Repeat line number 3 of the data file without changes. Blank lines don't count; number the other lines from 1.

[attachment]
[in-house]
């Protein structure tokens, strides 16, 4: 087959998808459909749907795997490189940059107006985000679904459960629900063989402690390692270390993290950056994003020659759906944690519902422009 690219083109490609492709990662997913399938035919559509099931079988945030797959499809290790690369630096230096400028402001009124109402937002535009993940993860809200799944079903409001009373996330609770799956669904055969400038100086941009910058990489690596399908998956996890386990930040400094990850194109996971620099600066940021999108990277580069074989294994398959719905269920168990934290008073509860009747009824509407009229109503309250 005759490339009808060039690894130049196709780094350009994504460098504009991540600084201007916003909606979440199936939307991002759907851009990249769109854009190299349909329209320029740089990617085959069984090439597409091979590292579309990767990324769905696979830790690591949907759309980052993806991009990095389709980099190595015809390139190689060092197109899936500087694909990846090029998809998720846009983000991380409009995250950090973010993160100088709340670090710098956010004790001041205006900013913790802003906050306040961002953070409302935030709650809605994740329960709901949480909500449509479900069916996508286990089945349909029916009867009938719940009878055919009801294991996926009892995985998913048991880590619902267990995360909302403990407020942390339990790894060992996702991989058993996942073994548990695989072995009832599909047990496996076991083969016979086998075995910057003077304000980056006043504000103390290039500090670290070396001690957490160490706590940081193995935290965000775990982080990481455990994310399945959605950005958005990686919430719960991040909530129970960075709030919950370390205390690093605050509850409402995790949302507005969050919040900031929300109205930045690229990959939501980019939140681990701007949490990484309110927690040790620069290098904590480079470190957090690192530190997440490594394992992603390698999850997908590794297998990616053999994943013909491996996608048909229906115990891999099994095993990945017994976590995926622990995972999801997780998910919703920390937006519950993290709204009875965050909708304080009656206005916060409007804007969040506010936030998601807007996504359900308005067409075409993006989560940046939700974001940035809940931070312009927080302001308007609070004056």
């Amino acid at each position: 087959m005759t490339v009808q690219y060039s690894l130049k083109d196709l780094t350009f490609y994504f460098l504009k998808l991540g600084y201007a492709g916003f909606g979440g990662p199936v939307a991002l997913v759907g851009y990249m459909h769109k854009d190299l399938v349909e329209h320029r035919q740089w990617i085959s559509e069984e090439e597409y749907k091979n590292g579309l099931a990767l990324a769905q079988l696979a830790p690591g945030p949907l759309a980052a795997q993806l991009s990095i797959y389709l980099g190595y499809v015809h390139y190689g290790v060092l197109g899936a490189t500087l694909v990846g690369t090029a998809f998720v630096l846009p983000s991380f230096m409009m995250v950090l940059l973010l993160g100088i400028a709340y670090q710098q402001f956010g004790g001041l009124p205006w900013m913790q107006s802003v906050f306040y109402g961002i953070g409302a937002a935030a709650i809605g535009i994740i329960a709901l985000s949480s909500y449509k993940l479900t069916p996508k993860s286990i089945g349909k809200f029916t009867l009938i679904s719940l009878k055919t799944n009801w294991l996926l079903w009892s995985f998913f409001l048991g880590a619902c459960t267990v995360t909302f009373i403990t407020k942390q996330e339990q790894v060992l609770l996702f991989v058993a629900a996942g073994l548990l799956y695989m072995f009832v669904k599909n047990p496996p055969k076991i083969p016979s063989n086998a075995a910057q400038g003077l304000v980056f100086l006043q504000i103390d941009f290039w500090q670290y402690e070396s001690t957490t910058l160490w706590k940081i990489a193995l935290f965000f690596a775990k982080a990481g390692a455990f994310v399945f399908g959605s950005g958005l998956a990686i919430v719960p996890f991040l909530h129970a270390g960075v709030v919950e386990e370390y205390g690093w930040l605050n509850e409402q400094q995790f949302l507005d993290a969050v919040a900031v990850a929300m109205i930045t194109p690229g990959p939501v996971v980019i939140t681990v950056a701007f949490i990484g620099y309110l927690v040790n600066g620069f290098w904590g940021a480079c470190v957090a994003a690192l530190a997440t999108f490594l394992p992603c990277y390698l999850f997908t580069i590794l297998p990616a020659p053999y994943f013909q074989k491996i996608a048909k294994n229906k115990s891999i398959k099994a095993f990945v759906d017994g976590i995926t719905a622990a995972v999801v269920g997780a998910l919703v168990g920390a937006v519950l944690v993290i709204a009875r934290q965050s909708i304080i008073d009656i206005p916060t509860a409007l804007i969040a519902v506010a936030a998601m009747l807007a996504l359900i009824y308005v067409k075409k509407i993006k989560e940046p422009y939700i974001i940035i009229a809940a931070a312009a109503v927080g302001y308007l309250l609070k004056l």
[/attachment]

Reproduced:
């Amino acid at each position: 087959m005759t490339v009808q690219y060039s690894l130049k083109d196709l780094t350009f490609y994504f460098l504009k998808l991540g600084y201007a492709g916003f909606g979440g990662p199936v939307a991002l997913v759907g851009y990249m459909h769109k854009d190299l399938v349909e329209h320029r035919q740089w990617i085959s559509e069984e090439e597409y749907k091979n590292g579309l099931a990767l990324a769905q079988l696979a830790p690591g945030p949907l759309a980052a795997q993806l991009s990095i797959y389709l980099g190595y499809v015809h390139y190689g290790v060092l197109g899936a490189t500087l694909v990846g690369t090029a998809f998720v630096l846009p983000s991380f230096m409009m995250v950090l940059l973010l993160g100088i400028a709340y670090q710098q402001f956010g004790g001041l009124p205006w900013m913790q107006s802003v906050f306040y109402g961002i953070g409302a937002a935030a709650i809605g535009i994740i329960a709901l985000s949480s909500y449509k993940l479900t069916p996508k993860s286990i089945g349909k809200f029916t009867l009938i679904s719940l009878k055919t799944n009801w294991l996926l079903w009892s995985f998913f409001l048991g880590a619902c459960t267990v995360t909302f009373i403990t407020k942390q996330e339990q790894v060992l609770l996702f991989v058993a629900a996942g073994l548990l799956y695989m072995f009832v669904k599909n047990p496996p055969k076991i083969p016979s063989n086998a075995a910057q400038g003077l304000v980056f100086l006043q504000i103390d941009f290039w500090q670290y402690e070396s001690t957490t910058l160490w706590k940081i990489a193995l935290f965000f690596a775990k982080a990481g390692a455990f994310v399945f399908g959605s950005g958005l998956a990686i919430v719960p996890f991040l909530h129970a270390g960075v709030v919950e386990e370390y205390g690093w930040l605050n509850e409402q400094q995790f949302l507005d993290a969050v919040a900031v990850a929300m109205i930045t194109p690229g990959p939501v996971v980019i939140t681990v950056a701007f949490i990484g620099y309110l927690v040790n600066g620069f290098w904590g940021a480079c470190v957090a994003a690192l530190a997440t999108f490594l394992p992603c990277y390698l999850f997908t580069i590794l297998p990616a020659p053999y994943f013909q074989k491996i996608a048909k294994n229906k115990s891999i398959k099994a095993f990945v759906d017994g976590i995926t719905a622990a995972v999801v269920g997780a998910l919703v168990g920390a937006v519950l944690v993290i709204a009875r934290q965050s909708i304080i008073d009656i206005p916060t509860a409007l804007i969040a519902v506010a936030a998601m009747l807007a996504l359900i009824y308005v067409k075409k509407i993006k989560e940046p422009y939700i974001i940035i009229a809940a931070a312009a109503v927080g302001y308007l309250l609070k004056l």